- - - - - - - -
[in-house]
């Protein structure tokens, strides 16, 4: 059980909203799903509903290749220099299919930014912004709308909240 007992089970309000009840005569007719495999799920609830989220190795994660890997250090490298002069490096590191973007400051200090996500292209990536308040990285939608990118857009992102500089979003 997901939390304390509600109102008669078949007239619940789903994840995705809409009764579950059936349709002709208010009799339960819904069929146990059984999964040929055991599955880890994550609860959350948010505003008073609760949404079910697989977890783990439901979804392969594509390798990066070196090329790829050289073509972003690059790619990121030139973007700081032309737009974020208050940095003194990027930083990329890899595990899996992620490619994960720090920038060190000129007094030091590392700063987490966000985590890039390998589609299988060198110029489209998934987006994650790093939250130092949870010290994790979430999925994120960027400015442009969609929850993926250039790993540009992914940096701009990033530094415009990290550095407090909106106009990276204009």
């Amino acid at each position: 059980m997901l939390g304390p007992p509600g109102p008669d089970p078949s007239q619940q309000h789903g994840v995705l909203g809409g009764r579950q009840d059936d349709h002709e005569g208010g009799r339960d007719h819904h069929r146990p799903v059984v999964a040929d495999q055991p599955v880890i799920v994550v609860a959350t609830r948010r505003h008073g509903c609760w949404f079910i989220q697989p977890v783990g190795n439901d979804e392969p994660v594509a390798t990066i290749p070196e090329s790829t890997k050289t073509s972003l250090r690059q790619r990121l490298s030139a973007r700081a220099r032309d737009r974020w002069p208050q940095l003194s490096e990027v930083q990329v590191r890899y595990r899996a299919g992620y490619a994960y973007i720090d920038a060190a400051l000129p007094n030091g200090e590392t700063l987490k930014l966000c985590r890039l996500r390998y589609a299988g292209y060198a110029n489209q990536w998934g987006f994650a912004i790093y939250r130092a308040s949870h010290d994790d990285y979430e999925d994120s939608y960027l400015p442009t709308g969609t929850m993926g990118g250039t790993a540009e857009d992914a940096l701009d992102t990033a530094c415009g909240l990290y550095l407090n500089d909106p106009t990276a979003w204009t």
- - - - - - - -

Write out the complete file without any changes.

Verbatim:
[in-house]
């Protein structure tokens, strides 16, 4: 059980909203799903509903290749220099299919930014912004709308909240 007992089970309000009840005569007719495999799920609830989220190795994660890997250090490298002069490096590191973007400051200090996500292209990536308040990285939608990118857009992102500089979003 997901939390304390509600109102008669078949007239619940789903994840995705809409009764579950059936349709002709208010009799339960819904069929146990059984999964040929055991599955880890994550609860959350948010505003008073609760949404079910697989977890783990439901979804392969594509390798990066070196090329790829050289073509972003690059790619990121030139973007700081032309737009974020208050940095003194990027930083990329890899595990899996992620490619994960720090920038060190000129007094030091590392700063987490966000985590890039390998589609299988060198110029489209998934987006994650790093939250130092949870010290994790979430999925994120960027400015442009969609929850993926250039790993540009992914940096701009990033530094415009990290550095407090909106106009990276204009």
């Amino acid at each position: 059980m997901l939390g304390p007992p509600g109102p008669d089970p078949s007239q619940q309000h789903g994840v995705l909203g809409g009764r579950q009840d059936d349709h002709e005569g208010g009799r339960d007719h819904h069929r146990p799903v059984v999964a040929d495999q055991p599955v880890i799920v994550v609860a959350t609830r948010r505003h008073g509903c609760w949404f079910i989220q697989p977890v783990g190795n439901d979804e392969p994660v594509a390798t990066i290749p070196e090329s790829t890997k050289t073509s972003l250090r690059q790619r990121l490298s030139a973007r700081a220099r032309d737009r974020w002069p208050q940095l003194s490096e990027v930083q990329v590191r890899y595990r899996a299919g992620y490619a994960y973007i720090d920038a060190a400051l000129p007094n030091g200090e590392t700063l987490k930014l966000c985590r890039l996500r390998y589609a299988g292209y060198a110029n489209q990536w998934g987006f994650a912004i790093y939250r130092a308040s949870h010290d994790d990285y979430e999925d994120s939608y960027l400015p442009t709308g969609t929850m993926g990118g250039t790993a540009e857009d992914a940096l701009d992102t990033a530094c415009g909240l990290y550095l407090n500089d909106p106009t990276a979003w204009t």